With a highly distinguished background straddling both technology and finance, Bussmann has spearheaded real innovation within some of the world’s most successful institutions including UBS, SAP, IBM, Deutsche Bank and Allianz. The OnTheBlock team were excited to gain a better understanding of Bussmann’s take on the business benefits of blockchain, if anyone truly knew how to read the signals of technological innovation, it was Oliver Bussmann.
Bussmann told us that he first came across blockchain in 2014, instantly recognising the technology’s potential for creating real-time trading and settlement. If it could be so transformative to such a complex eco-system, what did blockchain mean for the way businesses would operate in the future? Conducting visibility studies with Richard Olsen, founder and CEO of Lykke, Bussmann explored the potential for new business models as well as products. This activity ultimately culminated in the establishment of a pioneering team in L39, Canary Wharf’s renowned centre for innovation in fintech, cybersecurity, retail and smart city technology.
We discussed some of the glaring advantages which Bussmann and this team of innovators unlocked from bitcoin’s foundational technology. It was clear that blockchain’s capability of cutting through the long laboured inefficiencies of legacy systems and practices was significant. Bussmann told us that as we see the first movers going to the granular level with selective use cases making waves within the payments industry, for example, it was likely that breakthroughs in the adoption and application of blockchain was imminent. From his experience of working with over 50 of the world’s most prestigious banks on payments innovation via blockchain, Bussmann had witnessed ‘users taking it further and doing payments between and within their global branches’. And the savings benefits are no mere pocket change, with global payments set to realise between $50-$60 billion in efficiency gains and $15 billion to be saved within trade finance.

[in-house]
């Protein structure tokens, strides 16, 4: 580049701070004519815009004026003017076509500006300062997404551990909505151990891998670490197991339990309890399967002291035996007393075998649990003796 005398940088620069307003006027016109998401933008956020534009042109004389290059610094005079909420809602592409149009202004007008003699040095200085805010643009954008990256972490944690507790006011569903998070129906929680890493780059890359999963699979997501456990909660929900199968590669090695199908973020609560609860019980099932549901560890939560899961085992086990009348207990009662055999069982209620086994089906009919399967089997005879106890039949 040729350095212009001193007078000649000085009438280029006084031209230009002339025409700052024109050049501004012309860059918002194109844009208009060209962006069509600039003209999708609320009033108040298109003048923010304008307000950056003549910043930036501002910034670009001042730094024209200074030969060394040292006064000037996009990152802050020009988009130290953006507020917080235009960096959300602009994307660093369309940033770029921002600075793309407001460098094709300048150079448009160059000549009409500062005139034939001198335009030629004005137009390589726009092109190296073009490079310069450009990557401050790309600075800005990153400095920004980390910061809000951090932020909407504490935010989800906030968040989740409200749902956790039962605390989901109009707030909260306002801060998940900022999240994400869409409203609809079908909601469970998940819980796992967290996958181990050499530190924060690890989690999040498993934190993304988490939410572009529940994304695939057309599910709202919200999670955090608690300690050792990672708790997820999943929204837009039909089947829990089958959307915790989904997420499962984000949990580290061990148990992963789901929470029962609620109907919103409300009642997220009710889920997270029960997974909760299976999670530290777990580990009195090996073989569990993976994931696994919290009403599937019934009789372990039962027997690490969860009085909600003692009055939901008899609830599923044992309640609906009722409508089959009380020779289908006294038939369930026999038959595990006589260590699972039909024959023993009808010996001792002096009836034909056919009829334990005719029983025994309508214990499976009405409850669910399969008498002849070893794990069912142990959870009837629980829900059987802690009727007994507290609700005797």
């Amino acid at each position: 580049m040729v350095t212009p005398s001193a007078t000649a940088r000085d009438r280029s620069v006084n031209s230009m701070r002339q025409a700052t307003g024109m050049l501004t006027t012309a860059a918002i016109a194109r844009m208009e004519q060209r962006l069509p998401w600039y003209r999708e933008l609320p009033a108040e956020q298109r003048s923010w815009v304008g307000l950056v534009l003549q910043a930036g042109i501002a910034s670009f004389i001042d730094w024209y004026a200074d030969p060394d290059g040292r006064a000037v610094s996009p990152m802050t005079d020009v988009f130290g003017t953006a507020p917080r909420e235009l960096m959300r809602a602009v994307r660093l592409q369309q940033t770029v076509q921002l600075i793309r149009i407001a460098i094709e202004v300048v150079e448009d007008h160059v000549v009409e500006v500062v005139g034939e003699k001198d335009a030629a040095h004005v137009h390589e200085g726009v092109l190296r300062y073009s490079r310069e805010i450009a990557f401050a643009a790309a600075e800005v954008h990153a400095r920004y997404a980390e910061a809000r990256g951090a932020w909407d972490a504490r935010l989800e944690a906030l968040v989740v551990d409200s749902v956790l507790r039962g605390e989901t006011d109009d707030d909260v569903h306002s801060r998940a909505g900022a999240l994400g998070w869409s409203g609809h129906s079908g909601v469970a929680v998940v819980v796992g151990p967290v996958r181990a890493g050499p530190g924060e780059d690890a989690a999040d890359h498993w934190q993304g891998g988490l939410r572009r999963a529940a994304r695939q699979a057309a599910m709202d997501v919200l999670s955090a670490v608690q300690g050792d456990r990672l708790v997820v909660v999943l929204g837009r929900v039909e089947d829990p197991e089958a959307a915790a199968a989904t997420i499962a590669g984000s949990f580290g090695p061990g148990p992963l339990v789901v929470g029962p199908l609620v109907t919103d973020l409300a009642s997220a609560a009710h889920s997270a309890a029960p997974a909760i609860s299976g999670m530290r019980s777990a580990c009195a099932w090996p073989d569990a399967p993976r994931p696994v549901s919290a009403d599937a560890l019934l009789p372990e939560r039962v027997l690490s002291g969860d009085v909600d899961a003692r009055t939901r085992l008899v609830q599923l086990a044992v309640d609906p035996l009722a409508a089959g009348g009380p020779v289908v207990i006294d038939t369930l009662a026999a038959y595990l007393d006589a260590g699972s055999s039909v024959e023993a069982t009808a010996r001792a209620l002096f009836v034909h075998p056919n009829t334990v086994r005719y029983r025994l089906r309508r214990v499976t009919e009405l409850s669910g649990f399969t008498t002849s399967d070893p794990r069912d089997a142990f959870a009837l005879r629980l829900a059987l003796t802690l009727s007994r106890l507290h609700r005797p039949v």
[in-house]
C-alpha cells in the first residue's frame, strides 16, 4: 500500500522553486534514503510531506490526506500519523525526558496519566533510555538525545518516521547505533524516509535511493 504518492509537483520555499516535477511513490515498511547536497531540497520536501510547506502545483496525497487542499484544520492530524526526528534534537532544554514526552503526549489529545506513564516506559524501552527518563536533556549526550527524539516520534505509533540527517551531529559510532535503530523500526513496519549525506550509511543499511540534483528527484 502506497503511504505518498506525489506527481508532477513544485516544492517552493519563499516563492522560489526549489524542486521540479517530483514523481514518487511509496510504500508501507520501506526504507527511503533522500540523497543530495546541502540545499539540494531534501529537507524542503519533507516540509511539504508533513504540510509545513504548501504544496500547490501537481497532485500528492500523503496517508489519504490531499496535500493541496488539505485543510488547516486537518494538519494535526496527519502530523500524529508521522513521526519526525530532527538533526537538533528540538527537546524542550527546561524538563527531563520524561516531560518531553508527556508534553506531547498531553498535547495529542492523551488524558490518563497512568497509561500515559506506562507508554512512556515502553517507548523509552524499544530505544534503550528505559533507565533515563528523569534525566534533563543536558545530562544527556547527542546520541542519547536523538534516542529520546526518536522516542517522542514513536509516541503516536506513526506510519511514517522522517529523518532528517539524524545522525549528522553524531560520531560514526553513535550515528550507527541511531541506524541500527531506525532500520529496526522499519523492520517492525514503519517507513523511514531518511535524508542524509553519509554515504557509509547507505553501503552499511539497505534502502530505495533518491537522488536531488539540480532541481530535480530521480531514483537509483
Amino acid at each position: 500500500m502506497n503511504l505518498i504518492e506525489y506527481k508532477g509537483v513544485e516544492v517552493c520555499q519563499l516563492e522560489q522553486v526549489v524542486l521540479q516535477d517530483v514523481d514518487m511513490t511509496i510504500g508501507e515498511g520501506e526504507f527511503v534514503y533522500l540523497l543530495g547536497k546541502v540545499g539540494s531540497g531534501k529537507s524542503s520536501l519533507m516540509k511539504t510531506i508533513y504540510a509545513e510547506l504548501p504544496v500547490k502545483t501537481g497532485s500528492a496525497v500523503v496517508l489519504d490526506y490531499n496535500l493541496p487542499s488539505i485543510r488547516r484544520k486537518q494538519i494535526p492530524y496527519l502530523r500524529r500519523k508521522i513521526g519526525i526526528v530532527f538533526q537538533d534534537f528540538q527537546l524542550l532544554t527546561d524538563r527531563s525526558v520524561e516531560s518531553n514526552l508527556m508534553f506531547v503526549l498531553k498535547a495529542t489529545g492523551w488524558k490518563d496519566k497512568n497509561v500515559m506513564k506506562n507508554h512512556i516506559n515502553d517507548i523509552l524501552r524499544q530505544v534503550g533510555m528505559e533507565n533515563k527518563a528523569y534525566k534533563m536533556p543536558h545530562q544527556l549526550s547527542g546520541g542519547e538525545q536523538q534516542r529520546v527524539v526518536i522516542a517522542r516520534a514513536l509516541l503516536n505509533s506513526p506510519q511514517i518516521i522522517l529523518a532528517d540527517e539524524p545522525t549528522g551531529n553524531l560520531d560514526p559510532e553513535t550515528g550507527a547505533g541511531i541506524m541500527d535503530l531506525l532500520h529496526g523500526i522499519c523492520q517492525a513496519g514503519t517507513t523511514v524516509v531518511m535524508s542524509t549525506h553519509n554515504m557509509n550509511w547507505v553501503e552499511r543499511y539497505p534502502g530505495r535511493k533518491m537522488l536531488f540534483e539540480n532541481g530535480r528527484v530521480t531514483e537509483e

“we will see more new business models coming up, totally decentralised business models with companies operating on a token based approach.”
The growth of consortia has been key to this success. Moreover, consortia stimulate another necessary step towards realising of blockchain’s potential. Bussmann explained how more cross-industry activity, referencing, insurance, supply chain, trade and finance, was on the one hand being driven by blockchain and on the other driving blockchain’s development. He was quick to note also that convergence of industries is mirroring a convergence of technologies such as IoT, further adding to the blurring of lines between long established sectors. Blockchain is helping to enable this new tapestry of technology and services.